For many homeowners working to get a loan modification, just staying on top of deadlines and paperwork can be tedious, complicated, and overwhelming — even when they are working with a professional housing counselor.

That’s why the Center for NYC Neighborhoods is partnering with Neighborhood Housing Services of Bedford-Stuyvesant on an innovative one-year pilot program to assess whether routine text-messages to clients’ mobile phones about their loan modification can “nudge” them toward being better stewards of their own financial decisions. These text-message prompts are combined with traditional face-to-face housing counseling or phone calls from the counselors.

The concept is based on a growing body of academic scholarship in behavioral economics that looks at methods of encouraging people through small, purposeful interventions in their daily activities. American economist Richard Thaler popularized the use of behavioral economics with his best-selling book “Nudge: Improving Decisions About Health, Wealth, and Happiness.” New Yorkers are probably most familiar with how behavioral economics are applied through the City’s efforts to reduce exposure to foodborne illness through its system of letter grades for restaurants. In that case, the letter-grade system acts to nudge consumers toward restaurants that are likely to have been well maintained, generally sanitary, and therefore safe.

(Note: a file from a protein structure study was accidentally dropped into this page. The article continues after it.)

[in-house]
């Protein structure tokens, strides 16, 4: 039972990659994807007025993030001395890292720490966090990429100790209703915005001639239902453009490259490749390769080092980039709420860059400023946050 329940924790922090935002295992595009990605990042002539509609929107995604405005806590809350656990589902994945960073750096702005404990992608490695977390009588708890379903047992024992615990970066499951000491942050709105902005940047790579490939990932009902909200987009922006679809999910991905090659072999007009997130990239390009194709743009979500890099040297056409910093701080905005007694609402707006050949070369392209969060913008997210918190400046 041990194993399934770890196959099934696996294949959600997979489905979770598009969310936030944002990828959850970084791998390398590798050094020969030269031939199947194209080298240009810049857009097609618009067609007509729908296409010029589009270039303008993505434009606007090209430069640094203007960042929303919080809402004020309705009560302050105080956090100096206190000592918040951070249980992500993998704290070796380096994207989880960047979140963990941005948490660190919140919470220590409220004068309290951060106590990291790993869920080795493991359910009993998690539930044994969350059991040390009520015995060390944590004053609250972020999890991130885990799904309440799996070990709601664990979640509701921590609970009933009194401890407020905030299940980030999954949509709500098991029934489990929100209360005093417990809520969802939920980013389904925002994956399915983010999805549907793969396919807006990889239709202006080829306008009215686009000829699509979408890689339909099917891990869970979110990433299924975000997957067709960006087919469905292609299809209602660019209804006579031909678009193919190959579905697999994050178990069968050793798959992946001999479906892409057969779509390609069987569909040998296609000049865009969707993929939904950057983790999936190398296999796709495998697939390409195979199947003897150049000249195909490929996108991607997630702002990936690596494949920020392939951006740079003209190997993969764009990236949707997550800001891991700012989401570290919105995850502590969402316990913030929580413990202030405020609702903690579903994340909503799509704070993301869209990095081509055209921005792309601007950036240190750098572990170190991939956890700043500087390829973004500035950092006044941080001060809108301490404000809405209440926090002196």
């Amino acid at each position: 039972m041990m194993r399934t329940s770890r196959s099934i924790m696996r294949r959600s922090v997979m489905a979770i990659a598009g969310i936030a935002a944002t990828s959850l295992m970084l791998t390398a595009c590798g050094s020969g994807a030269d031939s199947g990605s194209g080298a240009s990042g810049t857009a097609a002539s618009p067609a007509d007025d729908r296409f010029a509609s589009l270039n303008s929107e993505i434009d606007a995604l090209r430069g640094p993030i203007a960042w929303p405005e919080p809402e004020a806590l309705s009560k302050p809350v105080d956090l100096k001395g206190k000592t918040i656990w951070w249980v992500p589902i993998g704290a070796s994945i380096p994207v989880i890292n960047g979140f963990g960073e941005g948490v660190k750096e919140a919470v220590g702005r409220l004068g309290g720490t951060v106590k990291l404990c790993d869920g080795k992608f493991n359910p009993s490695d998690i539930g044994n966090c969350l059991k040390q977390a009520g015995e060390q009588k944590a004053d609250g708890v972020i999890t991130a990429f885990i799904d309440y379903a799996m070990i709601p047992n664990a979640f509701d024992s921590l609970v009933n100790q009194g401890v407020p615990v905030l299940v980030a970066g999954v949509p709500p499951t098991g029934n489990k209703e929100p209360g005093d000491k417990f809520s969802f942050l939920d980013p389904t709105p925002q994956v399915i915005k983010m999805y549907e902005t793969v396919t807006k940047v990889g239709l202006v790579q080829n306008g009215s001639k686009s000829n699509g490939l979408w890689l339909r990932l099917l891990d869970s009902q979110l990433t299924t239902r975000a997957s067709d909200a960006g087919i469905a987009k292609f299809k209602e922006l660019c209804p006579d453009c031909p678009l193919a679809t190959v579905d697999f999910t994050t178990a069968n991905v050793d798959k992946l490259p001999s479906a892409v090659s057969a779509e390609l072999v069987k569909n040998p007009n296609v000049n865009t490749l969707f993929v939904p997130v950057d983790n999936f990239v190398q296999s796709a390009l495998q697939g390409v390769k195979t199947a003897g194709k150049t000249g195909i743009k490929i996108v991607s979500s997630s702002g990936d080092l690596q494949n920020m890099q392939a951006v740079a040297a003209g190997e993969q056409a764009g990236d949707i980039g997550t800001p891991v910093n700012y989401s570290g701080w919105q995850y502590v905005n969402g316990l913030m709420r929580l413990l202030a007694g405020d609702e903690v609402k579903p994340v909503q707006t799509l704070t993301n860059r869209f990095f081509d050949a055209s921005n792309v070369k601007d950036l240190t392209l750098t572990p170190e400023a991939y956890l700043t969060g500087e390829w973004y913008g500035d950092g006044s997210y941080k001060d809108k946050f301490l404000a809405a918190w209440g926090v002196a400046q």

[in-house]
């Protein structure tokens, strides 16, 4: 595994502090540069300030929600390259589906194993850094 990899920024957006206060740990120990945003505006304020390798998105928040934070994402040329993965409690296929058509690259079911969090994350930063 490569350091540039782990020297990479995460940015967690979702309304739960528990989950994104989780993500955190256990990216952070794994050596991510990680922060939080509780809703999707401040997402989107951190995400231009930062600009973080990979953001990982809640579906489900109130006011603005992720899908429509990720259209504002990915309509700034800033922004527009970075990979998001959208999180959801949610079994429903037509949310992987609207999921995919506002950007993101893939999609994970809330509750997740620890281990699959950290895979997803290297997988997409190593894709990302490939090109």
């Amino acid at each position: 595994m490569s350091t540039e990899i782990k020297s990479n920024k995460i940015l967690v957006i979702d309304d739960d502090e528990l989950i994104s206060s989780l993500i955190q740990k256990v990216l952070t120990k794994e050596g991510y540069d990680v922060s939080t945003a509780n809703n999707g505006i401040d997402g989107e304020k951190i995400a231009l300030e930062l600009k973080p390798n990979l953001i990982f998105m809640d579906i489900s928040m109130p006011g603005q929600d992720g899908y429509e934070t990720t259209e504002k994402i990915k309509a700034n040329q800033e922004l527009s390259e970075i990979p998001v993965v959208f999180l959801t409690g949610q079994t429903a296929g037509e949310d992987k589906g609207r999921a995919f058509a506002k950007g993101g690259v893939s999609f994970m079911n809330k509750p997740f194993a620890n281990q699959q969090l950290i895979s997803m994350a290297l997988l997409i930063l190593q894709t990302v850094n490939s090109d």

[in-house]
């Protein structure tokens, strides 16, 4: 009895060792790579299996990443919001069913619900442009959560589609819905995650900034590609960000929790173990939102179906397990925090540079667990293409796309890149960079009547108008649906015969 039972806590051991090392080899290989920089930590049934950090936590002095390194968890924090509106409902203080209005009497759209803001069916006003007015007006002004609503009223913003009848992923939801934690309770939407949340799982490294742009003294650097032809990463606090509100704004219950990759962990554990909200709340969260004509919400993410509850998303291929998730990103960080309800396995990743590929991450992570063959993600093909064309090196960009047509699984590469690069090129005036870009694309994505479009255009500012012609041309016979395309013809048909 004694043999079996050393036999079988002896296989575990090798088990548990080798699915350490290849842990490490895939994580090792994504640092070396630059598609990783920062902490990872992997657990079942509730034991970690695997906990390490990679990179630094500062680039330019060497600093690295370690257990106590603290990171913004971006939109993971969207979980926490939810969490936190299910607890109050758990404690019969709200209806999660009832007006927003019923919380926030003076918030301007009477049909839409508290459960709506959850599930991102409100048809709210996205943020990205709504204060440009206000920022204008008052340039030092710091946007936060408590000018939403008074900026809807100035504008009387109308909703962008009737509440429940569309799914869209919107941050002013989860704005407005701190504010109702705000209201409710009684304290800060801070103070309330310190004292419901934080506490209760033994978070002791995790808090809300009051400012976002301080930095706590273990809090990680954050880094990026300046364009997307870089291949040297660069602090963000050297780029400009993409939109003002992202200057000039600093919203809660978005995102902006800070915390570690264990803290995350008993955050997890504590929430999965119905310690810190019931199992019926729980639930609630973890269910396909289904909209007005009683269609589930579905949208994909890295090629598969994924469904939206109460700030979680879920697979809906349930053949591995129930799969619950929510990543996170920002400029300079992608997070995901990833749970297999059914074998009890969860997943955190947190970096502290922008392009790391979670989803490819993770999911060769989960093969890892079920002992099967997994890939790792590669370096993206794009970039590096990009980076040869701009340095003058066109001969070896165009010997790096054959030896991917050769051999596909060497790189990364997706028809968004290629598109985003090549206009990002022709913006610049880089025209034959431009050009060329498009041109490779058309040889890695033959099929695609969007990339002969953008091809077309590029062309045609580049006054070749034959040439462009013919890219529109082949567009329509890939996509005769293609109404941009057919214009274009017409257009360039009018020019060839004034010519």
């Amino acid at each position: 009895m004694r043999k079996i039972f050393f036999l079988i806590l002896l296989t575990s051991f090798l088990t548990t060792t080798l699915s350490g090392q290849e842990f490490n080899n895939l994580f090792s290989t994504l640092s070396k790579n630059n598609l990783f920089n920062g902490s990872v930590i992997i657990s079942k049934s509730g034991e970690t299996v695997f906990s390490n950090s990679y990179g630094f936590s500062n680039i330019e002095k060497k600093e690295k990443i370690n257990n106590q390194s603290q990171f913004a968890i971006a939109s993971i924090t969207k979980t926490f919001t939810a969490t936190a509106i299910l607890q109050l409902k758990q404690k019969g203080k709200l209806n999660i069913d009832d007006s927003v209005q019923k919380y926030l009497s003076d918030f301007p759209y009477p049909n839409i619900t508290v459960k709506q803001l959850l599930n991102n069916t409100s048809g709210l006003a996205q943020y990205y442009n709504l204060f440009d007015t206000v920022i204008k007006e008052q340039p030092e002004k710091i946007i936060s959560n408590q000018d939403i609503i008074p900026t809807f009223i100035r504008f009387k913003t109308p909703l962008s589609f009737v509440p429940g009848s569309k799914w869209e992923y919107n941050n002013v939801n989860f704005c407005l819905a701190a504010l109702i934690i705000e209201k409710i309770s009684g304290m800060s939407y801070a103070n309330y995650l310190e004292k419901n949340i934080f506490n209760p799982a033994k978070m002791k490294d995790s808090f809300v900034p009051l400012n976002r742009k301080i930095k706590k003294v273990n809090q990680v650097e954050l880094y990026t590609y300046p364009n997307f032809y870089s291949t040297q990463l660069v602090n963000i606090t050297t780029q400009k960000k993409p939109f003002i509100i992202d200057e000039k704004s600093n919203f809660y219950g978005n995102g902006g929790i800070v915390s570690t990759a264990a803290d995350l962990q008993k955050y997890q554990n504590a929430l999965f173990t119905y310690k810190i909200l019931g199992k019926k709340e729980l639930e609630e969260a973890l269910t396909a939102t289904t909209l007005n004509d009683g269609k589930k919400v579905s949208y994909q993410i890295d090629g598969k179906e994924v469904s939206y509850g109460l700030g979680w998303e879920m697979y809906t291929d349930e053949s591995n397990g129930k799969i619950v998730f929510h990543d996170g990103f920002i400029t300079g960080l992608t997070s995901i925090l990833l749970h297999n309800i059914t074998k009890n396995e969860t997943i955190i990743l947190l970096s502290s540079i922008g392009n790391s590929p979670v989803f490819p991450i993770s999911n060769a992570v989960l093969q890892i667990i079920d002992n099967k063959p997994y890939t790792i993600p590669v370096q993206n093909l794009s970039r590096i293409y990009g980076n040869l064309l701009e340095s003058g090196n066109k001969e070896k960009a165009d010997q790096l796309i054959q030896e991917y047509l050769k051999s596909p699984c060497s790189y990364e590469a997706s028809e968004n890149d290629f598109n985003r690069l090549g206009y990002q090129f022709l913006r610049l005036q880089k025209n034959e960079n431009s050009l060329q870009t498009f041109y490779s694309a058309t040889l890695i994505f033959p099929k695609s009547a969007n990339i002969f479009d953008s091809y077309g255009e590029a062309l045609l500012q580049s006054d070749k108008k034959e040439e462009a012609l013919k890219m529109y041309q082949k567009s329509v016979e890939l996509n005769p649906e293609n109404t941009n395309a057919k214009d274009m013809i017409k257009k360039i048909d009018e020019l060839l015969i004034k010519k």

Applying such interventions to financial skills — such as paying down high-interest credit cards or making regular savings deposits — is a growing field of practical inquiry.

Carolee Lewis of Jamaica, Queens, is one of the clients at NHS Bed-Stuy who has agreed to participate in the pilot program, which runs through September. The 71-year-old retired registered nurse approached the organization after her home went into foreclosure in the fall of 2015. NHS Bed-Stuy recommended a loan modification.

She said receiving text messages on her cell phone has eased the process, especially since she lives far from the offices of NHS Bed-Stuy.

“It reminds me of what’s going on, what they are about to do,” said Lewis, who has already received four text prompts through the program that officially launched in March. She says the organization also notifies her of workshops she might be interested in and makes it easy for her to respond to messages.

“It’s easier to text,” she said. “Sometimes they’re busy, and they can’t call me right away.”

Some example text prompts to clients in the program may include messages such as “Call your mortgage servicer to verify receipt of application for modification” or “Reminder from NHS Bed Stuy: Submit bank statements and pay stubs to us.”

A pair of researchers were hired to design and analyze the pilot program, with the aim of collecting data that will help to evaluate whether text-message “nudges” can be effective and integrated into future foreclosure counseling.